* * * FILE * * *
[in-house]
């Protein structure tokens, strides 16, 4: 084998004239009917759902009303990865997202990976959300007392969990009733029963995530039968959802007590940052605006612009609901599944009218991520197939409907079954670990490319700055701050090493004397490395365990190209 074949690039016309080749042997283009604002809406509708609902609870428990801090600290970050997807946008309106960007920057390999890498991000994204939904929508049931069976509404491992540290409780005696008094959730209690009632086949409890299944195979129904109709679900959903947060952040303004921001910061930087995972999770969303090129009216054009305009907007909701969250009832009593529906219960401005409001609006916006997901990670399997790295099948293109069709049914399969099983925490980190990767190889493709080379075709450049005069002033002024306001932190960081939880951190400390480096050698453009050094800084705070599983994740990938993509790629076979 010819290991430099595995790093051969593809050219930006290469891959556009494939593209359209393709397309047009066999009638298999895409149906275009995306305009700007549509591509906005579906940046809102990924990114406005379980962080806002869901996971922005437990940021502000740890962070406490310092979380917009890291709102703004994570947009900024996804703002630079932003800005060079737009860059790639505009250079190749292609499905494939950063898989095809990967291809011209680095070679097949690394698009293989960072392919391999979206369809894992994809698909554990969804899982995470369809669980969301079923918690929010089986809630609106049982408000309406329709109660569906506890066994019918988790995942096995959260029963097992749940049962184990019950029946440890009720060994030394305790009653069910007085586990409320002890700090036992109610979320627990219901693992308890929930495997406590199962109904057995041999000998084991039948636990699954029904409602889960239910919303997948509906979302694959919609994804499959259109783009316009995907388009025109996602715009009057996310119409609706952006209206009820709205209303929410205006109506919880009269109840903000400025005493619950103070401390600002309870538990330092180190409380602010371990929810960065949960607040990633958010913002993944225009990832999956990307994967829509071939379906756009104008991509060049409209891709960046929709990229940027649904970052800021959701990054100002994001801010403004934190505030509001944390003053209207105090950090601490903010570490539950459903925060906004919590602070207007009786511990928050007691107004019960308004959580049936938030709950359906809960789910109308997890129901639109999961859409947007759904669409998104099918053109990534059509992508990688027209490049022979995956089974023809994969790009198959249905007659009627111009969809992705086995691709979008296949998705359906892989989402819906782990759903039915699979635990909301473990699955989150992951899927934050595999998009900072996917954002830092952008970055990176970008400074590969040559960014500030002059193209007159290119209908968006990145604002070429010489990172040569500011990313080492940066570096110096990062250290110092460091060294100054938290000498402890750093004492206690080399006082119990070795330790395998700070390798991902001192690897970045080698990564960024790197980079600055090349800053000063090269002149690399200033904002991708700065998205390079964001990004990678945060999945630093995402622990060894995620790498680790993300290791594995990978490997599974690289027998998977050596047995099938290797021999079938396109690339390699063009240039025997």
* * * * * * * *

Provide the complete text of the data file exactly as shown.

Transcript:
[in-house]
């Protein structure tokens, strides 16, 4: 084998004239009917759902009303990865997202990976959300007392969990009733029963995530039968959802007590940052605006612009609901599944009218991520197939409907079954670990490319700055701050090493004397490395365990190209 074949690039016309080749042997283009604002809406509708609902609870428990801090600290970050997807946008309106960007920057390999890498991000994204939904929508049931069976509404491992540290409780005696008094959730209690009632086949409890299944195979129904109709679900959903947060952040303004921001910061930087995972999770969303090129009216054009305009907007909701969250009832009593529906219960401005409001609006916006997901990670399997790295099948293109069709049914399969099983925490980190990767190889493709080379075709450049005069002033002024306001932190960081939880951190400390480096050698453009050094800084705070599983994740990938993509790629076979 010819290991430099595995790093051969593809050219930006290469891959556009494939593209359209393709397309047009066999009638298999895409149906275009995306305009700007549509591509906005579906940046809102990924990114406005379980962080806002869901996971922005437990940021502000740890962070406490310092979380917009890291709102703004994570947009900024996804703002630079932003800005060079737009860059790639505009250079190749292609499905494939950063898989095809990967291809011209680095070679097949690394698009293989960072392919391999979206369809894992994809698909554990969804899982995470369809669980969301079923918690929010089986809630609106049982408000309406329709109660569906506890066994019918988790995942096995959260029963097992749940049962184990019950029946440890009720060994030394305790009653069910007085586990409320002890700090036992109610979320627990219901693992308890929930495997406590199962109904057995041999000998084991039948636990699954029904409602889960239910919303997948509906979302694959919609994804499959259109783009316009995907388009025109996602715009009057996310119409609706952006209206009820709205209303929410205006109506919880009269109840903000400025005493619950103070401390600002309870538990330092180190409380602010371990929810960065949960607040990633958010913002993944225009990832999956990307994967829509071939379906756009104008991509060049409209891709960046929709990229940027649904970052800021959701990054100002994001801010403004934190505030509001944390003053209207105090950090601490903010570490539950459903925060906004919590602070207007009786511990928050007691107004019960308004959580049936938030709950359906809960789910109308997890129901639109999961859409947007759904669409998104099918053109990534059509992508990688027209490049022979995956089974023809994969790009198959249905007659009627111009969809992705086995691709979008296949998705359906892989989402819906782990759903039915699979635990909301473990699955989150992951899927934050595999998009900072996917954002830092952008970055990176970008400074590969040559960014500030002059193209007159290119209908968006990145604002070429010489990172040569500011990313080492940066570096110096990062250290110092460091060294100054938290000498402890750093004492206690080399006082119990070795330790395998700070390798991902001192690897970045080698990564960024790197980079600055090349800053000063090269002149690399200033904002991708700065998205390079964001990004990678945060999945630093995402622990060894995620790498680790993300290791594995990978490997599974690289027998998977050596047995099938290797021999079938396109690339390699063009240039025997």